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Discussion Starter · #1 ·
I have an original PS3 60GB (replaced HD with large HD about a year ago). And everything works fine, no problems. I'd like to keep it that way, since we still play PS2 games on it.


Long story short: it has been suggested in various posts and on ebay that the original PS in these is the part that runs very hot and that for longevity of the PS3 it should be replaced with a newer PS to reduce heat and prolong the life of the PS3.


Since power supplies are all of $40, I have no problem doing this, but would this actually reduce heat to a significant degree?


--Tom
 

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If it ain't broke, don't fix it.


The only preventative work I'd do is keep your PS3 clean and free from dust.
 

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I think the original PS3-60GB draws 200 watts, while the newer PS3 draws 135. Replacing the power supply doesn't change that and doesn't reduce the heat. The original 60GB is a flawed system, too much heat build-up in too small a space. That's the reason (besides cost) sony doesn't make them anymore.
 

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the original is a "flawed" system? no way, it was loaded with features and carried a hefty price tag.. that's why sony phased it out



then again what do i know, i'm just a twatermelon
 

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Too much heat in too small of an enclosure, too much heat fatigue on the board = YLOD. This is not a knock on sony. Things progress. Early adopters get hurt. I have a love/hate relationship with my 60GB. It's great for PS2, and I have a lot of PS2. But I really hated the RSX blowing out on me due to solder failure, with my "Dead Space" game stuck inside. Fortunately I had it repaired, but I know it's only a matter of time...
 

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i agree, but it's also bad solder joints that set it in motion. Just thought Flawed was a bad choice in words... anyways OP use the advice in the second post. If it ain't broke don't fix it.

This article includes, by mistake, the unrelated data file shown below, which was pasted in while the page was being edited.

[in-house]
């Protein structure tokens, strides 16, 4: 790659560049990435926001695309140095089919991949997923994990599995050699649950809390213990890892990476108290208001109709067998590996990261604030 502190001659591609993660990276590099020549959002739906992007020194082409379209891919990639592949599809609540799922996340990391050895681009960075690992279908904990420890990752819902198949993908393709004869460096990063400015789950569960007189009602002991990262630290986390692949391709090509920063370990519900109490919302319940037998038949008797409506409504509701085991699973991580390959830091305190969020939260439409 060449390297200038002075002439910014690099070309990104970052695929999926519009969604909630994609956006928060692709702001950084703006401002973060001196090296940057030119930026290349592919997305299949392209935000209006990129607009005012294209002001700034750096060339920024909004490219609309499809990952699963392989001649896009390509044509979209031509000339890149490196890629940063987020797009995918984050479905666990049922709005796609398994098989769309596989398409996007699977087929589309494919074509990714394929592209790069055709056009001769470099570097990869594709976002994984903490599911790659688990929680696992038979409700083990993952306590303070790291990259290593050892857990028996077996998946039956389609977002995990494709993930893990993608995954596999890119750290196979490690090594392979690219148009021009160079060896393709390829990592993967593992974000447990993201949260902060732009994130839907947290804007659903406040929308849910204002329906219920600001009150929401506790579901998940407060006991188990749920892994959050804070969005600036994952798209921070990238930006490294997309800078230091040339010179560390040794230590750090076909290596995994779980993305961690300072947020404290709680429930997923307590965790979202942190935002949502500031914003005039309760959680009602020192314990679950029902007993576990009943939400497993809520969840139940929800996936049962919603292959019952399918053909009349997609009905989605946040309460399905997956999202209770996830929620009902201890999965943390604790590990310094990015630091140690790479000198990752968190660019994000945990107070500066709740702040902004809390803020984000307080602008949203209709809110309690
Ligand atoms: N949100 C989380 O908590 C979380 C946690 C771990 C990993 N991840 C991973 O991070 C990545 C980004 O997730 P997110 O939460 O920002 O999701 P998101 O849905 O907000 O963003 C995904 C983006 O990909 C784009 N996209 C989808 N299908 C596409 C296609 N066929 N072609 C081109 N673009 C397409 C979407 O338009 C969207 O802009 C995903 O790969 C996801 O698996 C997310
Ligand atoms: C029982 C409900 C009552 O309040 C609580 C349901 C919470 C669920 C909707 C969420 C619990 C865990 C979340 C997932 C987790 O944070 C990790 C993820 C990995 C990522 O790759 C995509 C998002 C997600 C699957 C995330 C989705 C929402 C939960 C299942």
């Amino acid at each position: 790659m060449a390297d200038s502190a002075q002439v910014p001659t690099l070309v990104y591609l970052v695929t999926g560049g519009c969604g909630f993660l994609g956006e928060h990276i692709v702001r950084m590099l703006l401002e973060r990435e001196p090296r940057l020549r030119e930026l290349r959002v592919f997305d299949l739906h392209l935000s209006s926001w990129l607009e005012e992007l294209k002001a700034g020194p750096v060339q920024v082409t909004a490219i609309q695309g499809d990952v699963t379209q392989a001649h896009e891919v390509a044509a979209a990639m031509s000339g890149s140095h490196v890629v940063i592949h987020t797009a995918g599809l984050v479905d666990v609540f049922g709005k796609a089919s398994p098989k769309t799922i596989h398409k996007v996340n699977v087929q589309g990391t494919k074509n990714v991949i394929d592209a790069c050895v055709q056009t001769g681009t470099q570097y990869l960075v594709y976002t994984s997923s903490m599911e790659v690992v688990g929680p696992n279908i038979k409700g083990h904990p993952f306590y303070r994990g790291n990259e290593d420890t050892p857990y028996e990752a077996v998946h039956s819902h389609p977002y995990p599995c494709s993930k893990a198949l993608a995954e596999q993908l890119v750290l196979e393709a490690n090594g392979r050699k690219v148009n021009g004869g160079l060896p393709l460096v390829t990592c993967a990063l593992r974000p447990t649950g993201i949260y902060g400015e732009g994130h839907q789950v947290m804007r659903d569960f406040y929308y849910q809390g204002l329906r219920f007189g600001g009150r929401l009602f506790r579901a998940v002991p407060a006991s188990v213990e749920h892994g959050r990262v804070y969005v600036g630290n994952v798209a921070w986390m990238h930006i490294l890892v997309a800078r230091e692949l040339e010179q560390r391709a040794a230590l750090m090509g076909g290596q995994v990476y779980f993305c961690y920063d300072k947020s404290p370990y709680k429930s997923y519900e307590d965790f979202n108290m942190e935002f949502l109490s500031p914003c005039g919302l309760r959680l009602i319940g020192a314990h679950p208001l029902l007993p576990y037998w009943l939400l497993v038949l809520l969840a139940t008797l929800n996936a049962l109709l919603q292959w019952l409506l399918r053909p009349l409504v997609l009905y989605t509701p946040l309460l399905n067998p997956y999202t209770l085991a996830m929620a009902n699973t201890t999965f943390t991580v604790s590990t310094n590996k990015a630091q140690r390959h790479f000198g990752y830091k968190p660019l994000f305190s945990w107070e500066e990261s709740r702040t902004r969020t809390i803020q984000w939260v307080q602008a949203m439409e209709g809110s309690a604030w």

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Discussion Starter · #12 ·

Quote:
Originally Posted by gooki /forum/post/17025181


If it ain't broke, don't fix it.


The only preventative work I'd do is keep your PS3 clean and free from dust.


Thanks for the advice. I think the PS3 is a well integrated design and very elegant. Perhaps they should have done the MS thing and just made the PS external.


But in any event, if there is no high-efficiency PS for the original launch model, then I agree it would be difficult to make cooler in that way.
 

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Quote:
Originally Posted by tkrotchko /forum/post/17025027


I have an original PS3 60GB (replaced HD with large HD about a year ago). And everything works fine, no problems. I'd like to keep it that way, since we still play PS2 games on it.


Long story short: it has been suggested in various posts and on ebay that the original PS in these is the part that runs very hot and that for longevity of the PS3 it should be replaced with a newer PS to reduce heat and prolong the life of the PS3.


Since power supplies are all of $40, I have no problem doing this, but would this actually reduce heat to a significant degree?


--Tom

Where can you purchase a PS for a 60GB unit? Do you have a link?
 

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Quote:
Originally Posted by MaxDam77 /forum/post/17026434


Launch models are flawed. Not the features, but it consume too much power and generates too much heat.

Well, seeing how it consumes less and put out less power and heat then a modern PC, I don't see how that's "flawed".


The only flaw I see is it's ability to attract dust, and thus insulate it's internals. I'm betting that's the leading cause of PS3 failures. That said, that's environmental, not a design flaw. Regularly dusting, and cleaning out the innards after the warranty allows you to open it up should mitigate any heat failures.
 

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Quote:
Originally Posted by TyrantII /forum/post/17038190


Well, seeing how it consumes less and put out less power and heat then a modern PC, I don't see how that's "flawed".


The only flaw I see is it's ability to attract dust, and thus insulate it's internals. I'm betting that's the leading cause of PS3 failures. That said, that's environmental, not a design flaw. Regularly dusting, and cleaning out the innards after the warranty allows you to open it up should mitigate any heat failures.

I know, I clean mine every two months since it YLODed on me.

But Still, Imo, no one should "have" to open up a system to cleaning it to fear a failure. I know it logic to do so.

I know some PS3 owners that don't know all that and are surprised when I told them that it needs an internal cleaning,...after a warranty runs out, that their is a risk of failure,...
 
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